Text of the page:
My comedy is different every time I do it. I don’t know what the hell I’m doing. Adam Sandler
Standup comedy is difficult.
Sometimes it can even be difficult to listen to but it is always difficult to perform. This may not be the case for everyone though it is definitely the case for me. Maybe I’m just not funny. Maybe it will get easier with time. Maybe I shouldn’t perform stand-up. Whatever the case may be, I will be back on the standup stage this Saturday night at the (from what I hear … amazing) Comedy With Balls Club in Quispamsis.
The booking process went something like this:
Management: Hey Wayne, saw you perform a standup set and would like you to perform at our club.
Me: Who is this?
Management: No, seriously. Are you interested?
Me: I’m not very funny.
Management: Yeah, we know ….. but we need someone.
Me: I guess so. Can I do the same crap that I tried last time?
Management: I guess. Can you try something funnier?
Me: Hmmm, OK, I’ll try and write some jokes this time.
As you can clearly see those of us in the standup comedy business exude extreme confidence and are terrific self-marketers. Without these essential skills a person could simply never make it in the biz. This is how I’ve made it so far. Let that be a great lesson for all the kids out there.
I’ve actually only performed a few standup sets though I have been pretty fortunate to do them at some outstanding venues thanks to my mentor, friend, and professional comic, James Mullinger. (James, we are friends right? You’ve never actually said it but it seems to me we get along really well…)
Anyhow, James was kind enough to take me under his wing, show me the ropes, and book me in a number of shows with him. Because of this kindness, I have been able to experience standup comedy on a few levels. Our first gig together — along with Neil Mundle and Glen K Amo — was a sold out Sunday afternoon set at the Barrels Head in Quispamsis. A terrific introduction to comedy with a ready made crowd of willing participants. They played along with my family-friendly observations. Laughed at the perfect times. Clapped when required. They were terrific while I was mediocre. I’ve also had the pleasure to perform at the annual KV Outreach fundraiser shows. This year we had in excess of 400 in the audience who also went along with my bit. Like I said, I have been pretty fortunate with my opportunities.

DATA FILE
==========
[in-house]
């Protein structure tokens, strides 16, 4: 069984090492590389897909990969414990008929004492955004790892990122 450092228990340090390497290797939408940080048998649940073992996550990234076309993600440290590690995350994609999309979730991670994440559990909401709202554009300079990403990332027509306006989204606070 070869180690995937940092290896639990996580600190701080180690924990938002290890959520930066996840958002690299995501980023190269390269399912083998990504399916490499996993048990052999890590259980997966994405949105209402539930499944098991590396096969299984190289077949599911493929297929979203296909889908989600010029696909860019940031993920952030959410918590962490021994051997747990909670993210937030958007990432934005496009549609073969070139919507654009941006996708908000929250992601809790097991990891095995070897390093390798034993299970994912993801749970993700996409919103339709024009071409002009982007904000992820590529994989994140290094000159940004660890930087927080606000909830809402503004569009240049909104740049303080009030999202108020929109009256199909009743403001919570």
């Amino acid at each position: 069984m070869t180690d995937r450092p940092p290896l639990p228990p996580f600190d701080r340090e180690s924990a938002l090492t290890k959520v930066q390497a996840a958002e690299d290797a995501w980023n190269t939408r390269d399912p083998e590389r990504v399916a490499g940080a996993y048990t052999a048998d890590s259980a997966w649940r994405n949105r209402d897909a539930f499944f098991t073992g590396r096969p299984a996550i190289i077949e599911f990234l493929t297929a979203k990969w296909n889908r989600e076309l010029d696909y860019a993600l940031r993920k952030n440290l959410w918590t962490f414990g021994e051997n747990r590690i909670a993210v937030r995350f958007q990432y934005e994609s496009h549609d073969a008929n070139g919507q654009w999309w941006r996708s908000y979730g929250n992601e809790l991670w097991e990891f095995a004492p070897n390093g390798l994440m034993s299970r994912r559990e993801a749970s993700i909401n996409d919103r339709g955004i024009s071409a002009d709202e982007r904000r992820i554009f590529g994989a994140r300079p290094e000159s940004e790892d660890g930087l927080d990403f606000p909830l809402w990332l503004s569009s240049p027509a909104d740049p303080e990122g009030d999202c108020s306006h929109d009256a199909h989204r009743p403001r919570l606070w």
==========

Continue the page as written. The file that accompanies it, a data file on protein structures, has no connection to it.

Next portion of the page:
Even with these opportunities I’m still not funny. I keep trying.
One great piece of advice I received from James is that there is a significant difference in how to approach comedy as opposed to music. For example, when practicing ‘music’ for an upcoming show I can waste away in my basement practicing chords, songs, lyrics, and melodies while monitoring my progress. I know when something sounds terrible. I also know when something sounds not terrible (or at least Id like to think so). With music I can feel comfortable that I’ve achieved some level of proficiency before hitting the stage. Comedy does not give you that latitude. I, or any comedian, do not get to decide when something is funny or not — the audience decides and they often make stupid decisions …. in my humble opinion. (just kidding, I’ll wear the bad jokes),
Comedy is surprises, so if you’re intending to make somebody laugh and they don’t laugh, that’s funny. Norm MacDonald.
Sometime jokes I’ve written, that I think are pure gold, simply bomb. Many times observations that I think are mundane go over really well. Often, ad-lib comments or self-deprecating reflections on poorly delivered punch lines highlight my sets. Yeah, I know, this all sounds great and you would love to buy tickets. You should. Neil, Mark, Brittany and Darren will be hilarious.
Here is a bunch of faces I made when taking pictures for the show poster.